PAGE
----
Synthetic fibers and dyes are fundamentally extractive (mined out of the earth), nonrenewable, neither compostable nor biodegradable, and often not recyclable. A fleece jacket made of recycled plastic sounds appealing, but those plastics (also known as microplastics or microfibers) just get smaller and smaller, and – with every load of laundry we do -- enter our waterways, wildlife, drinking water supply, and even our air. The recently released book, Secondhand, has a great section on synthetic fibers and why they’re problematic. Natural fibers can, when grown using regenerative methods, actually draw down and sequester carbon in soil, where it belongs, and then be composted at the end of their lives.

Can you recommend other resources for people interested in finding local wool or supporting a sustainable textile industry?

There is a wealth of information available on what a more sustainable textile industry might look like, including several captivating new books like Vanishing Fleece by Clara Parkes; Fibershed by Rebecca Burgess; The Conscious Closet by Elizabeth Cline; and Secondhand: Travels in the New Global Garage Sale by Adam Minter. The website (like a watershed, but for fiber) has a map of Fibershed affiliates all over the world, so there’s a good chance there’s an affiliate nearby with wool from producers in your region.

What did you learn from writing your book – either about the subject of the book or the writing process – that most surprised you?

How grueling it is to wrench a story out of your body. I am amazed anyone writes a second book. Who knew writing could be more painful than sheep shearing?!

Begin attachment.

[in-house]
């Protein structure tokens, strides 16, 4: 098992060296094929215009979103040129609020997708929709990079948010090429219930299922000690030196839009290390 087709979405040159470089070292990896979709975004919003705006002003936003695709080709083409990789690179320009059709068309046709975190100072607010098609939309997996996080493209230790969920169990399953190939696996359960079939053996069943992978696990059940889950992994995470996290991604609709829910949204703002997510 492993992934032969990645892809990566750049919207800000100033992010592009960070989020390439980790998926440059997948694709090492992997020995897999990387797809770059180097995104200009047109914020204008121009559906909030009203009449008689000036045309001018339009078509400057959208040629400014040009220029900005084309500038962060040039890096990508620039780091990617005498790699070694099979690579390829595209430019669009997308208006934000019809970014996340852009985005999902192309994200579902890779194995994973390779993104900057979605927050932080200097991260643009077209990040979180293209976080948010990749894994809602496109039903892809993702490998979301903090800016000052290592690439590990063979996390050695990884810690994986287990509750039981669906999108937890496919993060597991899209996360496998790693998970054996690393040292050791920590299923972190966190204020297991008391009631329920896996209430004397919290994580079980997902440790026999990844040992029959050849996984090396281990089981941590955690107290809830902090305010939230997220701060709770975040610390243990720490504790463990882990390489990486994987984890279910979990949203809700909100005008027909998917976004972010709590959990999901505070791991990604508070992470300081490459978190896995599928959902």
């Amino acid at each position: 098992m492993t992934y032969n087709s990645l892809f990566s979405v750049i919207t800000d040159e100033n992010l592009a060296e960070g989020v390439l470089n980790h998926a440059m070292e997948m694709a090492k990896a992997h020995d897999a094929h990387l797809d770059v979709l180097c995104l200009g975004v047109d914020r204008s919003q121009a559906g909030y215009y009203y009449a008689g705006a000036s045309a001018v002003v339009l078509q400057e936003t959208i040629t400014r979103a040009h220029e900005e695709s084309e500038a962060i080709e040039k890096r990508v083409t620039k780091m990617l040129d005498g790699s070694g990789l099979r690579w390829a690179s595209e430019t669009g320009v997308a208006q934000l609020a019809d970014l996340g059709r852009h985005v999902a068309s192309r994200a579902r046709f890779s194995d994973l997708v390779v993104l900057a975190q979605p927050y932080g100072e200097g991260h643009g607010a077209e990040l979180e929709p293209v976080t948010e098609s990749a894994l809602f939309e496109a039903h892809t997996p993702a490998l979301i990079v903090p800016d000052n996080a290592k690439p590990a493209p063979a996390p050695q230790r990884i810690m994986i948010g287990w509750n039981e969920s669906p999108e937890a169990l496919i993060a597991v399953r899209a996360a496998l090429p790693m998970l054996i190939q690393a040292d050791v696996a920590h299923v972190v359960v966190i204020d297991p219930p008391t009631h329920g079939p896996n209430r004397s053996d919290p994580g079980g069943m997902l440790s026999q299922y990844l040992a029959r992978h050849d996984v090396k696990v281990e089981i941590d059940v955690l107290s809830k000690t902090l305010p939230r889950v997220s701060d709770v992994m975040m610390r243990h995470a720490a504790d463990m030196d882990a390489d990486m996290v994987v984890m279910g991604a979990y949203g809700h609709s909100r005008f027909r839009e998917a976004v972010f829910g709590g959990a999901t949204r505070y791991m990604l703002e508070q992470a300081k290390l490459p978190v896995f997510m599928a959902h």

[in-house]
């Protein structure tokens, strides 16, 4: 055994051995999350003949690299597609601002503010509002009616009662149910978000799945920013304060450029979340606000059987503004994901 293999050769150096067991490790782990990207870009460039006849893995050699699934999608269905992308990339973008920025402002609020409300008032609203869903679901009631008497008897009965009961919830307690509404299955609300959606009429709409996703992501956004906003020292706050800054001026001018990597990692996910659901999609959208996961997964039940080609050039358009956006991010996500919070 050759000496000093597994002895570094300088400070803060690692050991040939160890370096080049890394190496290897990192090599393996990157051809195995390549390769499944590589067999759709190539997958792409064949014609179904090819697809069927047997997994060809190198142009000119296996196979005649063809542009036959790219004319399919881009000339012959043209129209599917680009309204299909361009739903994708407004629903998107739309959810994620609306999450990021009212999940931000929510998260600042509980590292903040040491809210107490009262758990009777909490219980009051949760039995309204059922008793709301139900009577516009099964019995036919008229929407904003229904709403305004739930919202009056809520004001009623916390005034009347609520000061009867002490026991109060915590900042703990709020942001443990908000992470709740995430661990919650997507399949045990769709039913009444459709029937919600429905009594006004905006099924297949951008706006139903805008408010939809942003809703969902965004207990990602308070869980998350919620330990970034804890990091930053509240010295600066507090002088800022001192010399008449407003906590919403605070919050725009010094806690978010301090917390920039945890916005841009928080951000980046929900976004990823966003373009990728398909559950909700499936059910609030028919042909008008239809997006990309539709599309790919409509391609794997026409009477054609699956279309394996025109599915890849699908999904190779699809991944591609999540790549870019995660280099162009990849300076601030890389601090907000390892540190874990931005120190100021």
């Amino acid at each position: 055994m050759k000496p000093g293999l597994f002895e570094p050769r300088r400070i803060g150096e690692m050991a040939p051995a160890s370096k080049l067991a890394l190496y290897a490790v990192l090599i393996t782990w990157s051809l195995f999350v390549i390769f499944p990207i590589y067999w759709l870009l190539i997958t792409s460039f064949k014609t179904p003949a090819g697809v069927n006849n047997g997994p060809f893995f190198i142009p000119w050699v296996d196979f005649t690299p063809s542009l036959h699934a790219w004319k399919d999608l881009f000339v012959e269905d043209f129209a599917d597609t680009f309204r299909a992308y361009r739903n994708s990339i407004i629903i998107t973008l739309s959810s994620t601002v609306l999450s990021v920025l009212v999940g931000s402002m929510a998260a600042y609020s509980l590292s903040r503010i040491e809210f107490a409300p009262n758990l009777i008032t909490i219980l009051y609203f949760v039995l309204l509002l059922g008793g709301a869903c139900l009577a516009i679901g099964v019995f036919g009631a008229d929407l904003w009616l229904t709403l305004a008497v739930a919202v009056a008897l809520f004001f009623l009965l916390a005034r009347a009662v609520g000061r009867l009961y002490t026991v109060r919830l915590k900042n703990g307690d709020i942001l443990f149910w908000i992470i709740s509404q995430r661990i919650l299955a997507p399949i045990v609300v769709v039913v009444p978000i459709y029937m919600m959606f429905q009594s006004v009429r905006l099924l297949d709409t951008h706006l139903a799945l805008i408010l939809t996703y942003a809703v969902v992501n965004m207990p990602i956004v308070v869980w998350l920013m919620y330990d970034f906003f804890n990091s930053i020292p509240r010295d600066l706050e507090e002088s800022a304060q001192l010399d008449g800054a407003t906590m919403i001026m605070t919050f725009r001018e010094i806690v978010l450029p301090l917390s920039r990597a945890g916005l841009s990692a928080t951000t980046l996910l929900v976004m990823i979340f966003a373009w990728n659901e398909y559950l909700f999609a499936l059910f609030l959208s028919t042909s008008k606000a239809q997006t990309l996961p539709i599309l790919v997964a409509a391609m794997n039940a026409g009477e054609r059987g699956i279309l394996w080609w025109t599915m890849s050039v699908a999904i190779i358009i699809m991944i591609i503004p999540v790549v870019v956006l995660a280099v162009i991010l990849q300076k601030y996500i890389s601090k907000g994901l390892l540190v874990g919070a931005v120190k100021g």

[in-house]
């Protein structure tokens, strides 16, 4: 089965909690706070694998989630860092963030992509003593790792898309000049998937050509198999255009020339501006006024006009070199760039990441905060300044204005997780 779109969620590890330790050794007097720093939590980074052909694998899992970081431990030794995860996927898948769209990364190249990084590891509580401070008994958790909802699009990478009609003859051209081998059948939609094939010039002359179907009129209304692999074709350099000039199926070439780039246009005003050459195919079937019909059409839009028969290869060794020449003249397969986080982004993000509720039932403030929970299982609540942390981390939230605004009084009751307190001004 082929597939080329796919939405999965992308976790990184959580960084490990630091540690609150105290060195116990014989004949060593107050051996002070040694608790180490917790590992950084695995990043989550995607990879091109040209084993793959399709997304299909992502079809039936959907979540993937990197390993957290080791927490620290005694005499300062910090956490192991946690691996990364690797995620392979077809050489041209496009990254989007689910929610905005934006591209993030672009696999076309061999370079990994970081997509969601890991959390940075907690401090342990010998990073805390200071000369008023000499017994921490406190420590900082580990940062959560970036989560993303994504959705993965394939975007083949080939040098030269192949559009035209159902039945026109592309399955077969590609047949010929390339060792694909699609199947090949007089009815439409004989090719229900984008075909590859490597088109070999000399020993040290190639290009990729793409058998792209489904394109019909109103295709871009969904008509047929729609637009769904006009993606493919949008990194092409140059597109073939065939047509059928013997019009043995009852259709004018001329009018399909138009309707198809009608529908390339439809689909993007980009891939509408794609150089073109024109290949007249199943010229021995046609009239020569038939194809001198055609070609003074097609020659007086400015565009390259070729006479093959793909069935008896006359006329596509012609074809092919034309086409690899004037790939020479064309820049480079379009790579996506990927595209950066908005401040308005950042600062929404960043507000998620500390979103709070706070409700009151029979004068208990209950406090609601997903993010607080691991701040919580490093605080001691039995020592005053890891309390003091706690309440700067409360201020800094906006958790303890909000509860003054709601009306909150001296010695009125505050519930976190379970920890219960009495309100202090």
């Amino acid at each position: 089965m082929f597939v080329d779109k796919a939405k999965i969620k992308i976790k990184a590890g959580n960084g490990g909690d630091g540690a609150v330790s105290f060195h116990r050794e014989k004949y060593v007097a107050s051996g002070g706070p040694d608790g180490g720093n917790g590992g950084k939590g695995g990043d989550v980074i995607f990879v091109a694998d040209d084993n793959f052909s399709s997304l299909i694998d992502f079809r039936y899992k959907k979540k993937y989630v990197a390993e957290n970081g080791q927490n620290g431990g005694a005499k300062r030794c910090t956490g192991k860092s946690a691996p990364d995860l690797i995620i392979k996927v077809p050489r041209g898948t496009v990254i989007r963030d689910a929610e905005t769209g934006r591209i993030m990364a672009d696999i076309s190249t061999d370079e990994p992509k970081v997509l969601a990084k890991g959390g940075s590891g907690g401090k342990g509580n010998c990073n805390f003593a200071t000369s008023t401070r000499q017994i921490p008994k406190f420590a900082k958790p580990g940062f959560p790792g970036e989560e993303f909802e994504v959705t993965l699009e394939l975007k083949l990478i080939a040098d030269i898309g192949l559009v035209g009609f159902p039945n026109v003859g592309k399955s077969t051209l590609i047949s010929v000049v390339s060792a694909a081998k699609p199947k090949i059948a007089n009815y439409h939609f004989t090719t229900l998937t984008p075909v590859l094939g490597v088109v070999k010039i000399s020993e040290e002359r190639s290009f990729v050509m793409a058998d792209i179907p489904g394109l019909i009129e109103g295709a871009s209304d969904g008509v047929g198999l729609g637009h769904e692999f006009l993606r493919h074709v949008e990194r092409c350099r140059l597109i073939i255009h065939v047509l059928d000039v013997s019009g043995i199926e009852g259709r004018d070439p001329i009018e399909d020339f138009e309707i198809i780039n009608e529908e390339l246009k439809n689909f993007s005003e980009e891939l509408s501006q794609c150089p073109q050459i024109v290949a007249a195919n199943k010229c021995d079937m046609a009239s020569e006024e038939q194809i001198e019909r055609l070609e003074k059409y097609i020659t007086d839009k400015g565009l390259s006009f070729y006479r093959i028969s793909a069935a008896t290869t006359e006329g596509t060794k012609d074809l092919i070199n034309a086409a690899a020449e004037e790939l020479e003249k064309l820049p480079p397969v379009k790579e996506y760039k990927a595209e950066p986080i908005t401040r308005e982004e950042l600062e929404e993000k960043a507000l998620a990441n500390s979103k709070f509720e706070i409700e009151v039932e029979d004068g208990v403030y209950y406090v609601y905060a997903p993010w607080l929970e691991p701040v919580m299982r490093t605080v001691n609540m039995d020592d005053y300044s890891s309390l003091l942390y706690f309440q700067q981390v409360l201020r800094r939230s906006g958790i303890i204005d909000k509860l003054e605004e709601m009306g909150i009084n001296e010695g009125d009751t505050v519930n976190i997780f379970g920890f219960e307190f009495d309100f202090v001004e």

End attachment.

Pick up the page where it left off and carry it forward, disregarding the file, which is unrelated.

You have a terrific website and blog, and are also active on Instagram, Twitter, and Facebook. From an author's perspective, how important is social media to connect with your readers and promote your book?

I am no expert here, but Instagram, at least, helped me engage with the folks most likely to be interested in my book: knitters, hand spinners, fellow sheep shearers, and so on, primarily through the use of hashtags.

Do you have any events coming up to promote your book or local wool efforts?

Not in the terribly near future, as I’ve had a solid year of events and am trying to take December off before shearing season gears up again in January. In April 2020, I am speaking at PLY Away in Kansas City, Missouri; and in May I have two events, the Kira K Designs retreat in Petaluma, California; and the Flag Wool & Fiber Festival in Flagstaff, Arizona. I really limit my flying and airline emissions these days, so I love to combine book-related events with shearing jobs, family visits, and the like. Make each trip count!

What are you working on now?

Too much, always too much. Let’s see… A book proposal for a nonfiction book about regenerative fabric, months overdue to a lovely publisher who asked for it, because I am terrible and working too much; a novel; a memoir about my life with my grandmother, who has dementia and whom I moved to California with me via cross-country Winnebago; and various short stories and essays. I also sent a bunch of wool (from myself and other sheep shearers) to my local wool mill this year, as I got the fool notion to try to make and sell some yarn rather than throw that wool away, but I don’t know what I’m doing and just feel low-grade panic when I think about it, so we’ll see! I’m also including a new service line related to sheep shearing in 2020, which is teaching small groups of people how to handle their sheep more easily, and shear their own sheep better.